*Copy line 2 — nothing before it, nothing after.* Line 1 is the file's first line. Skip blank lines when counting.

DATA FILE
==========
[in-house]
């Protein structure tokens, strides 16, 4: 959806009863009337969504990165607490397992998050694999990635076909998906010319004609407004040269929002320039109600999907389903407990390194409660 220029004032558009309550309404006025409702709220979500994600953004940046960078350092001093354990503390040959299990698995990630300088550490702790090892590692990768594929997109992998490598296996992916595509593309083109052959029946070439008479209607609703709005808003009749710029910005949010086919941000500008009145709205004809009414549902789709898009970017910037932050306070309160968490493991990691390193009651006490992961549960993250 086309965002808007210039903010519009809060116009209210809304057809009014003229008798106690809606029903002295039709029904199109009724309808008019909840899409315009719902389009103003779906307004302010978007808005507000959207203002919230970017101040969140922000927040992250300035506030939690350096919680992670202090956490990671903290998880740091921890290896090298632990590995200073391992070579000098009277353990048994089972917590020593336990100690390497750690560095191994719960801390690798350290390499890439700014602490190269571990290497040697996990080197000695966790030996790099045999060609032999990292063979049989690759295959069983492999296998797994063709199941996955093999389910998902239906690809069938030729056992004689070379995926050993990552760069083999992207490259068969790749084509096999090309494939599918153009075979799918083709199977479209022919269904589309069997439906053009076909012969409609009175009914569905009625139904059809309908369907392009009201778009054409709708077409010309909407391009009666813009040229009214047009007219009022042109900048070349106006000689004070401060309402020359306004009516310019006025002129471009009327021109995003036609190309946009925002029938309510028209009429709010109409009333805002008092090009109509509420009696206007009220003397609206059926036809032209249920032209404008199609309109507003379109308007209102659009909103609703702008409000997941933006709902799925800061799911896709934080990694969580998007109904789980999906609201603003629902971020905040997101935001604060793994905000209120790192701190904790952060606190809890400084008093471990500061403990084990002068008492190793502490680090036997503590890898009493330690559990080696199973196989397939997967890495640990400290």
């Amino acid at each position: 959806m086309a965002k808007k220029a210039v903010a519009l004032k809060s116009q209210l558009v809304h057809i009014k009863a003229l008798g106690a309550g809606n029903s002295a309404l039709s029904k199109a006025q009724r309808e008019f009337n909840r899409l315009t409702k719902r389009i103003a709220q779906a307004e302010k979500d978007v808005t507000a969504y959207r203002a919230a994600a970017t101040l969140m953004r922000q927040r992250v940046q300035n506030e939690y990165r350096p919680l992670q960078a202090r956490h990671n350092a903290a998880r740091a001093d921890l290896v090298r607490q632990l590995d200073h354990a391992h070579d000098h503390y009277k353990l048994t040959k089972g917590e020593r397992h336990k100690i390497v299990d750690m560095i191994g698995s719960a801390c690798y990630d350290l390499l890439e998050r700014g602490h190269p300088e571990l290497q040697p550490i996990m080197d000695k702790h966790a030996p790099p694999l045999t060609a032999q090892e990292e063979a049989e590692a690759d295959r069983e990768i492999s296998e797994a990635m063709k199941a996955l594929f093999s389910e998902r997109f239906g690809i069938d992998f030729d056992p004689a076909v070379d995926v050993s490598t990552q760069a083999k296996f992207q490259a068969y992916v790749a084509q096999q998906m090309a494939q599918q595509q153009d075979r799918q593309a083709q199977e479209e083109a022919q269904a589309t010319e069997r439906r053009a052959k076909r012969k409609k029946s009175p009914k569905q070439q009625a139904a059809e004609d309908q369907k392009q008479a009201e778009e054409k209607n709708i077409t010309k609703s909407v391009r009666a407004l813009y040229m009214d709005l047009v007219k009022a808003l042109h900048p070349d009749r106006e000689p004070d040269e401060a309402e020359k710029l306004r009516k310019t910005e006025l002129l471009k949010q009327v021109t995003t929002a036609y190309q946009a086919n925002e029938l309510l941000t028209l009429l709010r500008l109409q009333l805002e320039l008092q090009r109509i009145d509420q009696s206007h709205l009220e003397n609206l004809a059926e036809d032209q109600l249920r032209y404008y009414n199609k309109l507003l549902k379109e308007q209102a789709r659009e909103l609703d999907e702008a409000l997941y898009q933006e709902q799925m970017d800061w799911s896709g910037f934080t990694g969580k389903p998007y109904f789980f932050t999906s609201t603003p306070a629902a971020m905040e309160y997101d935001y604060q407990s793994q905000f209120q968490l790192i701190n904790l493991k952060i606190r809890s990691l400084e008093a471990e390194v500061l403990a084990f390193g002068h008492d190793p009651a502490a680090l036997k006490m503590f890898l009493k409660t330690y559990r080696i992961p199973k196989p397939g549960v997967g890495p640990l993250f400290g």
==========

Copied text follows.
């Protein structure tokens, strides 16, 4: 959806009863009337969504990165607490397992998050694999990635076909998906010319004609407004040269929002320039109600999907389903407990390194409660 220029004032558009309550309404006025409702709220979500994600953004940046960078350092001093354990503390040959299990698995990630300088550490702790090892590692990768594929997109992998490598296996992916595509593309083109052959029946070439008479209607609703709005808003009749710029910005949010086919941000500008009145709205004809009414549902789709898009970017910037932050306070309160968490493991990691390193009651006490992961549960993250 086309965002808007210039903010519009809060116009209210809304057809009014003229008798106690809606029903002295039709029904199109009724309808008019909840899409315009719902389009103003779906307004302010978007808005507000959207203002919230970017101040969140922000927040992250300035506030939690350096919680992670202090956490990671903290998880740091921890290896090298632990590995200073391992070579000098009277353990048994089972917590020593336990100690390497750690560095191994719960801390690798350290390499890439700014602490190269571990290497040697996990080197000695966790030996790099045999060609032999990292063979049989690759295959069983492999296998797994063709199941996955093999389910998902239906690809069938030729056992004689070379995926050993990552760069083999992207490259068969790749084509096999090309494939599918153009075979799918083709199977479209022919269904589309069997439906053009076909012969409609009175009914569905009625139904059809309908369907392009009201778009054409709708077409010309909407391009009666813009040229009214047009007219009022042109900048070349106006000689004070401060309402020359306004009516310019006025002129471009009327021109995003036609190309946009925002029938309510028209009429709010109409009333805002008092090009109509509420009696206007009220003397609206059926036809032209249920032209404008199609309109507003379109308007209102659009909103609703702008409000997941933006709902799925800061799911896709934080990694969580998007109904789980999906609201603003629902971020905040997101935001604060793994905000209120790192701190904790952060606190809890400084008093471990500061403990084990002068008492190793502490680090036997503590890898009493330690559990080696199973196989397939997967890495640990400290």